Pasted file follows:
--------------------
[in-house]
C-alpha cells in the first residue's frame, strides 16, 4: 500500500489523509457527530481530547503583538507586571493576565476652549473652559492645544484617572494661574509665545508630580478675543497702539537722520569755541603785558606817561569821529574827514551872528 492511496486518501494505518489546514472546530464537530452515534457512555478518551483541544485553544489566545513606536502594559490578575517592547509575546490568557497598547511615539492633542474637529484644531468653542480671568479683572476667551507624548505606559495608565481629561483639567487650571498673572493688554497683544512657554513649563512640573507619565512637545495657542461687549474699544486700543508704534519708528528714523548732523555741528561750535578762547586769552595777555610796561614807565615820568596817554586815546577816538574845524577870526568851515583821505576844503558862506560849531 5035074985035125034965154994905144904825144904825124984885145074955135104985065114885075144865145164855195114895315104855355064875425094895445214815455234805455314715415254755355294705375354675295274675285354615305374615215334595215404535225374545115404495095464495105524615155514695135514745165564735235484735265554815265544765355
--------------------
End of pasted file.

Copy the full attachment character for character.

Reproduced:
[in-house]
C-alpha cells in the first residue's frame, strides 16, 4: 500500500489523509457527530481530547503583538507586571493576565476652549473652559492645544484617572494661574509665545508630580478675543497702539537722520569755541603785558606817561569821529574827514551872528 492511496486518501494505518489546514472546530464537530452515534457512555478518551483541544485553544489566545513606536502594559490578575517592547509575546490568557497598547511615539492633542474637529484644531468653542480671568479683572476667551507624548505606559495608565481629561483639567487650571498673572493688554497683544512657554513649563512640573507619565512637545495657542461687549474699544486700543508704534519708528528714523548732523555741528561750535578762547586769552595777555610796561614807565615820568596817554586815546577816538574845524577870526568851515583821505576844503558862506560849531 5035074985035125034965154994905144904825144904825124984885145074955135104985065114885075144865145164855195114895315104855355064875425094895445214815455234805455314715415254755355294705375354675295274675285354615305374615215334595215404535225374545115404495095464495105524615155514695135514745165564735235484735265554815265544765355